Dream on! Rather, God heals by attending to a person’s needs in a holistic way. We pray that he will work through medical science and human agency. We pray for better relationships, acceptance of forgiveness, and peace, and that these will contribute to physical health. Often a physical ailment may remain, but a person may experience healing in the sense of accepting his or her condition without anger or frustration. Being at peace on a death-bed is a form of being healed.


PHILIP GOGGIN
The Vicarage, Middlewich Road
Minshull Vernon
Crewe CW1 4RD

 

From the Revd John Ryeland

Sir, — I was disappointed by the tone of your recent feature article on the ministry of healing. It is all too easy to remember the worst practitioners of this ministry, and create an impression that everyone is like this. There are bad examples in every profession, but we would be unwise to judge the whole body by negative memories or stories.

I have been an Anglican priest for 35 years, 19 of these working as the Director of The Christian Healing Mission, and I have the privilege of chairing Christian Healing UK: a network of many leaders in the healing ministry across our country. I know them to be people of outstanding integrity, humility and honesty, who work sacrificially and with a stunning commitment and gentleness to those who turn to them. The occasions when we get together are quality times for sharing experiences, prompted by a mutual desire to offer the very best that we can in this ministry. Incidentally, none of us would ever call ourselves “faith healers”.

For some people, research and academic studies add weight to their belief that there is insufficient evidence to prove or disprove that divine healing happens. There have always been those who will demand more proof for what appears to be miraculous, as well as those for whom every petal of a flower is a miraculous wonder.

I was interested that Professor Brown, referred to in the feature, argued that prayer “significantly improved the hearing and vision of a number of prayer recipients”. Although the case was not made for “some magic finger of God reaching down from the heavens”, maybe this was God at work.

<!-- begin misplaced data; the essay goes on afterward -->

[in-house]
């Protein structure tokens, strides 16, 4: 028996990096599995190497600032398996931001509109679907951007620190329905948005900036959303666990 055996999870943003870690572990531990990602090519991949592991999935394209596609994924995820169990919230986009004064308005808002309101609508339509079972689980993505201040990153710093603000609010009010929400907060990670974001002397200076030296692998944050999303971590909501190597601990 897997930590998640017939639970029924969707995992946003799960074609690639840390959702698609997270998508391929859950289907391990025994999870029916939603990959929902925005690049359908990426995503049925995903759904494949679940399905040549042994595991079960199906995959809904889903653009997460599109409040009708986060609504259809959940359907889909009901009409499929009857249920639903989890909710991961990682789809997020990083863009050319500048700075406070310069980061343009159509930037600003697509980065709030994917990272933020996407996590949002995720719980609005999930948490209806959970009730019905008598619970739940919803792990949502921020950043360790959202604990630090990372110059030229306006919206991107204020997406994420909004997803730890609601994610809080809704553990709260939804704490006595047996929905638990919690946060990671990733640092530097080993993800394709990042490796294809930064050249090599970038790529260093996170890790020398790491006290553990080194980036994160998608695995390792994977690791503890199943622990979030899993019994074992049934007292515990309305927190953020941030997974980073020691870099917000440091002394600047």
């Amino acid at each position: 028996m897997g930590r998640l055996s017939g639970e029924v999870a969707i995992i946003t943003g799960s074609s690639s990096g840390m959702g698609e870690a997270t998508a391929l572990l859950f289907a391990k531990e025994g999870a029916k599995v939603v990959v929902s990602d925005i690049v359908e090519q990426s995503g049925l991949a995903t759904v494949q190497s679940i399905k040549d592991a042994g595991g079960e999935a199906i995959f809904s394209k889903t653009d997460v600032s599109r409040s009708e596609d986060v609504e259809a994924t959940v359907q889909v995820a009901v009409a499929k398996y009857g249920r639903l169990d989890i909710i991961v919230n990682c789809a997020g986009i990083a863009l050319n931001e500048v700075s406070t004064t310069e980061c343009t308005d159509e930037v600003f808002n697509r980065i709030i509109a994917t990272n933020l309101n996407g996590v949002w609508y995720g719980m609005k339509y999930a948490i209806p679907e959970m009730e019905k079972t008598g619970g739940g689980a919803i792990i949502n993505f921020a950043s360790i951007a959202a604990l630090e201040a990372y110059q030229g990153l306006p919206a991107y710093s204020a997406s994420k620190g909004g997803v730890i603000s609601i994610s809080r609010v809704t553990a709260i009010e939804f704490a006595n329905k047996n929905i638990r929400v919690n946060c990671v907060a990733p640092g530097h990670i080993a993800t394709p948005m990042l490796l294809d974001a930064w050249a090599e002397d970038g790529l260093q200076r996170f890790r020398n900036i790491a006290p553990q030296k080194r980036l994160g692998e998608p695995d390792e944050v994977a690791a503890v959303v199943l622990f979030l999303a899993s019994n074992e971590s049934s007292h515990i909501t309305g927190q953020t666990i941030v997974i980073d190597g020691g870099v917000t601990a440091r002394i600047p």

Perhaps it is we who make healing so complicated by putting it in the domain of professionals and trying to define it? It may be that the very differentiation that is often made between healing and curing is not something that the Gospel-writers would have understood.

At The Christian Healing Mission, we rejoice at the many lovely touches of God’s healing we see in all sorts of ways, but trying to analyse and critique the gracious activity of God is to miss the point. Were the recipients of healing at the hands of Jesus ever 100 per cent healed of everything in their lives? The Bible never claims that they were.

The Church’s ministry of healing today is an expression of the touch of Jesus upon the lives of people, churches, and communities. It is a ministry that is expressed across the whole range of churchmanship and tradition, and in the vast majority of cases is practised with love, care, and true pastoral concern. Many of us are not counsellors or qualified health practitioners — and do not feel a calling to be.

Of course, it is important to follow good guidelines, to submit ourselves to training, and to be accountable; but in the end we are ordinary people with a desire to reach out in the name of Jesus because we serve a God who heals.